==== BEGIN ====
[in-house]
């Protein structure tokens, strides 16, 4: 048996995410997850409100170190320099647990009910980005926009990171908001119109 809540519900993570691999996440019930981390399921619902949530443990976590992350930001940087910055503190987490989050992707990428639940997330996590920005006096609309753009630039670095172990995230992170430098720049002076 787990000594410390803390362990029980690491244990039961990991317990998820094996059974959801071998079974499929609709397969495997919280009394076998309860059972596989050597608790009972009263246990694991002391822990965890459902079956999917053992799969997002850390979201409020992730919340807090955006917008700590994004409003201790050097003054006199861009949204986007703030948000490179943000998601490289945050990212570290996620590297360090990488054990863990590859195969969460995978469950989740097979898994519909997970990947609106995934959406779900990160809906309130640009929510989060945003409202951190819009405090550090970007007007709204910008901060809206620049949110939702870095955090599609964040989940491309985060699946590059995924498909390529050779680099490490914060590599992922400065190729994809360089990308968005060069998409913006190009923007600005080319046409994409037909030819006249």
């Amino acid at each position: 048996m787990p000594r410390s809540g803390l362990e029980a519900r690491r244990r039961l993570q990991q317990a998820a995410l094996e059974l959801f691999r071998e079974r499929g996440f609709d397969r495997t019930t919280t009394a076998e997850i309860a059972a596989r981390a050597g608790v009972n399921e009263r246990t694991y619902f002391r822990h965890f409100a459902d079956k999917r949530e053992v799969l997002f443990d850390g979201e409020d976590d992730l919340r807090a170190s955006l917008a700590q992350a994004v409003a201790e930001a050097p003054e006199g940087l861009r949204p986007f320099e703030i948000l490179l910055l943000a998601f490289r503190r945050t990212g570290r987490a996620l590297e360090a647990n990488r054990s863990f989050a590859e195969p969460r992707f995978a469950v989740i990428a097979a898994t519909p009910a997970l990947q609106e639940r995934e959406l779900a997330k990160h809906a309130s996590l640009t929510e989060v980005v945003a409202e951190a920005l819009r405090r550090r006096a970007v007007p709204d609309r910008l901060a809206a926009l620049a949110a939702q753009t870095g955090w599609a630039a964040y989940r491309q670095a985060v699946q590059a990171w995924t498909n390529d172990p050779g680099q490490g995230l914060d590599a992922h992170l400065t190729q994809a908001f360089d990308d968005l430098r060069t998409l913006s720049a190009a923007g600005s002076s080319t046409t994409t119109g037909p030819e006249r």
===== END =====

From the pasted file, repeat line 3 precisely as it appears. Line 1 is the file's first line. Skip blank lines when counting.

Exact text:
């Amino acid at each position: 048996m787990p000594r410390s809540g803390l362990e029980a519900r690491r244990r039961l993570q990991q317990a998820a995410l094996e059974l959801f691999r071998e079974r499929g996440f609709d397969r495997t019930t919280t009394a076998e997850i309860a059972a596989r981390a050597g608790v009972n399921e009263r246990t694991y619902f002391r822990h965890f409100a459902d079956k999917r949530e053992v799969l997002f443990d850390g979201e409020d976590d992730l919340r807090a170190s955006l917008a700590q992350a994004v409003a201790e930001a050097p003054e006199g940087l861009r949204p986007f320099e703030i948000l490179l910055l943000a998601f490289r503190r945050t990212g570290r987490a996620l590297e360090a647990n990488r054990s863990f989050a590859e195969p969460r992707f995978a469950v989740i990428a097979a898994t519909p009910a997970l990947q609106e639940r995934e959406l779900a997330k990160h809906a309130s996590l640009t929510e989060v980005v945003a409202e951190a920005l819009r405090r550090r006096a970007v007007p709204d609309r910008l901060a809206a926009l620049a949110a939702q753009t870095g955090w599609a630039a964040y989940r491309q670095a985060v699946q590059a990171w995924t498909n390529d172990p050779g680099q490490g995230l914060d590599a992922h992170l400065t190729q994809a908001f360089d990308d968005l430098r060069t998409l913006s720049a190009a923007g600005s002076s080319t046409t994409t119109g037909p030819e006249r």